Re: Harry Yansaneh (deceased), human rights advocate
To: President of the Republic of Sierra Leone
From: Monique Pongracic-Speier
LRWC has learned from the Observatory for the Protection of Human Rights Defenders of some recent but distributing developments in the case of the death of Mr. Harry Yansaneh, a human rights advocate and former acting editor of the independent newspaper For di people.
As each of you undoubtedly knows, on May 10, 2005, Mr. Yansaneh was severely beaten. He died on July 28, 2005, due to complications from his injuries. Suspicion in Mr. Yansaneh’s beating fell upon a group of men allegedly hired by or related to Member of Parliament, Mrs. Fatmata Hassan. An inquest into Mr. Yananeh’s death was completed on August 26, 2005 and returned a verdict of involuntary manslaughter. Arrest warrants were issued against Mrs. Hassam and others. Several arrests were made (including the arrest of Mrs. Hassam), and the Sierra Leone Police asserted that they were collaborating with Interpol for the immediate extradition of others believed to be in the United Kingdom. Those arrested were released on bail on August 30, 2005.
On November 7, 2005, we understand that a news conference was organised between members of the Sierra Leone Association of Journalists (“SLAJ”) and officers of the Law Department of the Ministry of Justice. We understand that Mssrs. Carew and Kaikai were present at the news conference, along with the Director of Public Prosecutions; Mr. Alhaji I.B. Kargbo, President of the SLAJ; and numerous journalists.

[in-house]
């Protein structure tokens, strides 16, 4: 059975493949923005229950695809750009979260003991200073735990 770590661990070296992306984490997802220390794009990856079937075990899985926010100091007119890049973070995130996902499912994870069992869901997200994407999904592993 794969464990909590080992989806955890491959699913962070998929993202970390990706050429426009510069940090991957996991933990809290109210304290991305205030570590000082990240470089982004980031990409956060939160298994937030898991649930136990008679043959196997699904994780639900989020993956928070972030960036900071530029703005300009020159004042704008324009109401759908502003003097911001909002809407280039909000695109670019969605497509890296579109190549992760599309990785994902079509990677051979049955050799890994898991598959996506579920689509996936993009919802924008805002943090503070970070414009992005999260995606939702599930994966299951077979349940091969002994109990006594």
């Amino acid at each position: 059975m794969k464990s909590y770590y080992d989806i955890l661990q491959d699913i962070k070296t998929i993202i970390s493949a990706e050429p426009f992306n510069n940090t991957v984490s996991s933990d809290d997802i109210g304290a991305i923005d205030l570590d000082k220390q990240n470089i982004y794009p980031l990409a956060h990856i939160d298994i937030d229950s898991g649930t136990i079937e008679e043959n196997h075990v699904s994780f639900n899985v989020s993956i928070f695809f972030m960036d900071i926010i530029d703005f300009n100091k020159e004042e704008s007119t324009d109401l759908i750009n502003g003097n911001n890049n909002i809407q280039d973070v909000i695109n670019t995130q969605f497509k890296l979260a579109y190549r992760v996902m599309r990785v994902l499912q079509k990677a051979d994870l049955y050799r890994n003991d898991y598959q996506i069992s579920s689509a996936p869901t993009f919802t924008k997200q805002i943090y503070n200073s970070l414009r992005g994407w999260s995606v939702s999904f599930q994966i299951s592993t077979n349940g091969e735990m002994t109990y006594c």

LRWC is informed that during the news conference, Mr. Carew read out a letter from the Chief Justice, Head of the Judiciary. We understand that the Chief Justice advised that the coroner in charge of the inquest into Mr. Yansaneh’s death, Mr. Adrian Fischer, had not met certain requirements in his report. In particular, the Chief Justice reportedly said that the inquest report had not included signed testimonies from the witnesses, as required by law. Mr. Carew is reported to have said that, due to the deficiencies described by the Chief Justice, suspects in Mr. Yansaneh’s death could not be charged to the court.
LRWC is concerned that the deficiencies in Fischer’s report are derailing the proper investigation of Mr. Yansaneh’s beating and death. I write to urge you to ensure that the investigation into Mr. Yansaneh’s death is carried to completion, and that those responsible are prosecuted according to the applicable criminal law, and commensurate with their actual degree of responsibility. By completing the investigation and prosecution, Sierra Leone will send a signal to the global community that it will not tolerate a culture of impunity for gross violations of human rights, regardless of the identity of the suspected perpetrators. Indeed, completion of the investigation and prosecutions will signal a willingness to ensure respect for human rights and fundamental freedoms, in accordance with domestic and international law.
In closing, LRWC urges you to take those steps necessary to remedy the deficiencies in the investigation to date, to move forward with the prosecution of Mr. Yansaneh’s killers and the compensation of Mr. Yansaneh’s survivors.